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Professor John Holcomb

The current opposition by CEOs to Trump’s vacillation and seemingly conflicting statements on the violence in Charlottesville could mark a major reversal in business support for Trump and lead to a breakup of the Trump coalition.  Though big business has never been part of Trump’s base, it has been a critical component to advance his agenda of increasing economic growth and creating jobs.  Even if the two business councils recently abandoned have not been important on any substantive grounds in generating new policies, they have been symbols of the business community’s support for the Trump agenda.  Much of politics is based on symbolism, and the symbolism of the mass exodus of CEOs from the Strategic and Policy Forum and from the Manufacturing Council conveys a dire message.

The erosion of CEO support for Trump is dramatic but not sudden, though it may have now reached a critical tipping point.  The first wave of CEO opposition to Trump surfaced in late 2016 and early 2017, surrounding the various travel bans.  The early CEO critics originated in the tech sector, never a stalwart supporter of the President, and started with the younger CEOs leading the latest tech startups.  The opposition then spread to the old guard tech companies, where employees pressured more establishment CEOs to take a stand to protect immigrant employees and their families.  Finally, a selective group of CEOs from big business across several industries, and most notably the financial and tech sectors, expressed support for inclusiveness and non-discriminatory employment policies, an either direct or indirect slap at Trump’s proposed travel bans.  The opposition spread from West to East.  Many of the same CEOs and others announced opposition to Trump’s decision to withdraw from the Paris Climate Accord.  Now we have the opposition from an even wider range of CEOs to Trump’s statements on Charlottesville.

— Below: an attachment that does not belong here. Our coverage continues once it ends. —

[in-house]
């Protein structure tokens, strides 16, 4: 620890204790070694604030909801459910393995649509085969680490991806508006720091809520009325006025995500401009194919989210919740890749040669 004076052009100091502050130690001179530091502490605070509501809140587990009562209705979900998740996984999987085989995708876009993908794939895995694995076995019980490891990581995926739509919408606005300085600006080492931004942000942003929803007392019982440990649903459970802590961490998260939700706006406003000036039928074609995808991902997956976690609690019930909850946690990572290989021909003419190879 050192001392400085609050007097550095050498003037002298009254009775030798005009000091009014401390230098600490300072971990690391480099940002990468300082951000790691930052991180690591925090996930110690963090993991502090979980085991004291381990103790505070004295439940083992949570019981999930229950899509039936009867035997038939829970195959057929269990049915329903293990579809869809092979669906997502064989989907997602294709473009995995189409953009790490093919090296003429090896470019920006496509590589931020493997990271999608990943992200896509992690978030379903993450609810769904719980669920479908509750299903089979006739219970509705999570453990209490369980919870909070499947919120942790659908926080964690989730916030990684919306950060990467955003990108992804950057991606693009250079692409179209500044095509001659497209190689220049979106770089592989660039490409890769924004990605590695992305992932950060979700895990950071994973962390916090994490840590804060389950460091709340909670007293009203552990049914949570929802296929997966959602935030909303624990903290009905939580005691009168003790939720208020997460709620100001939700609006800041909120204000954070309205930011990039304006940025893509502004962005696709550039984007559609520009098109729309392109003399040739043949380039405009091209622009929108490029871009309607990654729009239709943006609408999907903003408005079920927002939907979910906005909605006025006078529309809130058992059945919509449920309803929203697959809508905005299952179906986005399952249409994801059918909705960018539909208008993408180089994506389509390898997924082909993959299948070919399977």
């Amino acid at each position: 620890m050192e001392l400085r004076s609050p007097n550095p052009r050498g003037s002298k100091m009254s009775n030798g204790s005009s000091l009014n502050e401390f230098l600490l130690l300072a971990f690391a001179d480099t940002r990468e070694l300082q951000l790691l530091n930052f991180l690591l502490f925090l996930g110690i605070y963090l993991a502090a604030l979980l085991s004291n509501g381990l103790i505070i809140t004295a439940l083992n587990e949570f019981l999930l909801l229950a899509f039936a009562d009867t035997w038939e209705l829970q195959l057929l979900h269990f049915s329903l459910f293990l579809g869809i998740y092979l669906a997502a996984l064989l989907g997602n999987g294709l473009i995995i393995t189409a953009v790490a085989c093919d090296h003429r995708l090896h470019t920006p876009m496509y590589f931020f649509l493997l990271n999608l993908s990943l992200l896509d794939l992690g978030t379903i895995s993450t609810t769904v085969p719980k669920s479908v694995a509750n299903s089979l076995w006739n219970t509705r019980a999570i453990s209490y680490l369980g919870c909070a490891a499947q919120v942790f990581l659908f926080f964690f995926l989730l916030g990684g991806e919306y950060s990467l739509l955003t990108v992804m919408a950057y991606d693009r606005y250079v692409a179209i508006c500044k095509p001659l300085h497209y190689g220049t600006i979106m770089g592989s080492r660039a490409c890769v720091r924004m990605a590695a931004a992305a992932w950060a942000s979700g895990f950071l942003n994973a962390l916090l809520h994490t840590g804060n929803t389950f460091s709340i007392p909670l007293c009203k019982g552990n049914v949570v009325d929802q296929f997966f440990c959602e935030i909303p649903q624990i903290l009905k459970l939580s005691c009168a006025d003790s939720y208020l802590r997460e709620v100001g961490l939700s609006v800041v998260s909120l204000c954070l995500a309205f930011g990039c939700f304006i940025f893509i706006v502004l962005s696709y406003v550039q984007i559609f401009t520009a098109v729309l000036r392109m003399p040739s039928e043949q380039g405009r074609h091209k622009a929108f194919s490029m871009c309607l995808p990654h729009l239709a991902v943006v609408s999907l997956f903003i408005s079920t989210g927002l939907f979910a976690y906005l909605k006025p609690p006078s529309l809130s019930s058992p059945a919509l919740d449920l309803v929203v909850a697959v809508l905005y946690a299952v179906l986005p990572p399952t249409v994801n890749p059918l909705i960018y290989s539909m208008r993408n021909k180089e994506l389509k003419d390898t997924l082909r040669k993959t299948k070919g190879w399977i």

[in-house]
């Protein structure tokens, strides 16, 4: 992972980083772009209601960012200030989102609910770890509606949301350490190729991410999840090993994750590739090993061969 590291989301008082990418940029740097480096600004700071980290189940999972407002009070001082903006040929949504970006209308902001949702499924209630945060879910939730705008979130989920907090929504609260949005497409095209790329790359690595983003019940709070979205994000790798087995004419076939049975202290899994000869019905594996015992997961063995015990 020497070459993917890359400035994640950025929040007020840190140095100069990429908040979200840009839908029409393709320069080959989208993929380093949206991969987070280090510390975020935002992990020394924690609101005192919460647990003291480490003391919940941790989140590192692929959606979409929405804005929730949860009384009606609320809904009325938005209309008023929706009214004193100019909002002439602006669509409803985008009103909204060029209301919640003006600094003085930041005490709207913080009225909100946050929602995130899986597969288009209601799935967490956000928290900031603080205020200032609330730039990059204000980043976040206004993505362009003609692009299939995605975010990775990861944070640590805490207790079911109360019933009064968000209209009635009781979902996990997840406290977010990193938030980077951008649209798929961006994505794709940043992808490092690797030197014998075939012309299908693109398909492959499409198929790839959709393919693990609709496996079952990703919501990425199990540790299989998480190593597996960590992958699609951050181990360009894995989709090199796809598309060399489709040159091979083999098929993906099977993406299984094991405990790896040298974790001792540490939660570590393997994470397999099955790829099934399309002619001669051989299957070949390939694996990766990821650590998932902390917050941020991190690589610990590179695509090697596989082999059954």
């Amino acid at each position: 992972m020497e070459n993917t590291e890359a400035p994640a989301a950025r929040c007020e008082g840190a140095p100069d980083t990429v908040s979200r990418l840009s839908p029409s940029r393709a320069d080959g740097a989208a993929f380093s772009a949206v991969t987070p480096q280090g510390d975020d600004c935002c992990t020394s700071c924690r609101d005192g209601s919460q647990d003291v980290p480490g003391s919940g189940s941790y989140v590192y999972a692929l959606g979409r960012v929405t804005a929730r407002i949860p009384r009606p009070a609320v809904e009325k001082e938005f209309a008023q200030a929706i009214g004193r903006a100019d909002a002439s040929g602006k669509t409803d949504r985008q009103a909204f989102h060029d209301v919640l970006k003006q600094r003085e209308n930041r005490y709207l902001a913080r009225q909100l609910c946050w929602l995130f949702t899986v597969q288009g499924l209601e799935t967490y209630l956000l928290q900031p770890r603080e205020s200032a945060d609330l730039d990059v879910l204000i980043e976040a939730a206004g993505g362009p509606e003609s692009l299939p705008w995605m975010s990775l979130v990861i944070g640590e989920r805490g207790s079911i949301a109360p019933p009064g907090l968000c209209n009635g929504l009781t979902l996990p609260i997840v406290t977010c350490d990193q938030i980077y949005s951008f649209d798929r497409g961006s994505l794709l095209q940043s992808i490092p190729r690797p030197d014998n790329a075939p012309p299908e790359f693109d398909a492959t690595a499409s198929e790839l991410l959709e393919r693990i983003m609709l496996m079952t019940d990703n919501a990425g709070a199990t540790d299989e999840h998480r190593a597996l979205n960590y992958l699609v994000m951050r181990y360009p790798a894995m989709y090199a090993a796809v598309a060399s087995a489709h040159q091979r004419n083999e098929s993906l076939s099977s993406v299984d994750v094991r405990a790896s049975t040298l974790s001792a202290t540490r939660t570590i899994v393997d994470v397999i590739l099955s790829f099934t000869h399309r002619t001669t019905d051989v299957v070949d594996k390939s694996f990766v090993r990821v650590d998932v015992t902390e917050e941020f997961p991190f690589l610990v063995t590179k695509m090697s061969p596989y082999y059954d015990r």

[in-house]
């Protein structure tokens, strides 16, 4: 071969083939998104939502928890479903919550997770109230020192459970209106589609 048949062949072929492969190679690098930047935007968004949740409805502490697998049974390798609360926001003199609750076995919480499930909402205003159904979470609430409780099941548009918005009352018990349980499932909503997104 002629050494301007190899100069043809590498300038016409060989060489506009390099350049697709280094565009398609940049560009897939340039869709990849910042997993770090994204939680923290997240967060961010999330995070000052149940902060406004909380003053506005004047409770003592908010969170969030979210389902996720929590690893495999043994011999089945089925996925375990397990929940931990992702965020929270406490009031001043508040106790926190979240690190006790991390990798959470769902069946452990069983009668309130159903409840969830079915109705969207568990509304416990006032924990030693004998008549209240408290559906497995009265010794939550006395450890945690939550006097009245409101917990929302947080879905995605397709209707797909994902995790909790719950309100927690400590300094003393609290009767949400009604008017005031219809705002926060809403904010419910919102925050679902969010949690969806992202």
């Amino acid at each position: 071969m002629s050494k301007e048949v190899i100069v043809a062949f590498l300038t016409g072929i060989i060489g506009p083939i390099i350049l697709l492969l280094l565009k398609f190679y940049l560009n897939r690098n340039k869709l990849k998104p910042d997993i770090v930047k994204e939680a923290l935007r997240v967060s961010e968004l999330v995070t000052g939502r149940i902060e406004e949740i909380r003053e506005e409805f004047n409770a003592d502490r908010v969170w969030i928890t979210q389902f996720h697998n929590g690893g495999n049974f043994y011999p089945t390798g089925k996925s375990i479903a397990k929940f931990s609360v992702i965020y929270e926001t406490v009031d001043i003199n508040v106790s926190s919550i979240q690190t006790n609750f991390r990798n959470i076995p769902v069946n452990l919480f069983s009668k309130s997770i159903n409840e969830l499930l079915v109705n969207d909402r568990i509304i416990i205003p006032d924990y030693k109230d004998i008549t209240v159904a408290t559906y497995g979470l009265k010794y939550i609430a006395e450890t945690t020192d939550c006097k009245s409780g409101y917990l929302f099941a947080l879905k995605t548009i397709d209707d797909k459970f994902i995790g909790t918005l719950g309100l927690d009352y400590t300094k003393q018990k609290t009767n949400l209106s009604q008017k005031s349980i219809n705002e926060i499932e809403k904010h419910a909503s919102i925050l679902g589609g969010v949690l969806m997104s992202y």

There has been much for business to like in the Trump policy agenda.  From regulatory relief to infrastructure spending to tax reform proposals, business could have much to gain from the Trump agenda.  Surely there are areas of disagreement, especially on trade and immigration, but business and CEOs have generally supported Trump policies, and the stock market has responded accordingly.  So why has the chorus of CEO opposition grown?

First, while the country as a whole has grown weary of political correctness and identity politics, no CEO of a modern corporation can fail to appreciate and promote a diverse work force in an increasingly diverse nation, and to show respect for the lives and concerns of diverse populations, both in the U.S. and globally.  Second, modern CEOs must practice consistency in their messages to all stakeholders and not contradict tomorrow what they say today.  Third, while former business CEO Trump has allegedly gained support through his charisma, he is a different type of CEO.  Recent studies show that most CEOs acknowledge the importance of integrity and humility, and many leaders are even introverts.  Their styles and attitudes clash with those of the President.  They are hardly the “grandstanders” that Trump accused the Merck CEO of being, and might even bite their tongues as they voice support for the President or for his policies.

The even greater danger for President Trump, as always under siege by the mainstream media, is that the volatility of his statements may becoming too much for some of his supporters to bear.  The unraveling of CEO and business support might be a precursor to withering support and even outright opposition by establishment Republicans in the House and Senate, already starting to emerge.  If the resignations within the White House and executive branch also grow, as a spillover effect, and ascend to higher levels within the Administration, that could spell further trouble for Trump.  Impeachment talk aside, Trump’s attacks on his critics might lose their effectiveness, and declarations of “we are winning” do not make it so.

This opinion piece was written by John Holcomb, professor of Business Ethics and Legal Studies. He has written many articles and book chapters on the legal, political, and ethical aspects of business. He has a J.D. from Georgetown University, M.A. in Political Science from Vanderbilt University, and B.A. from Augustana College (IL).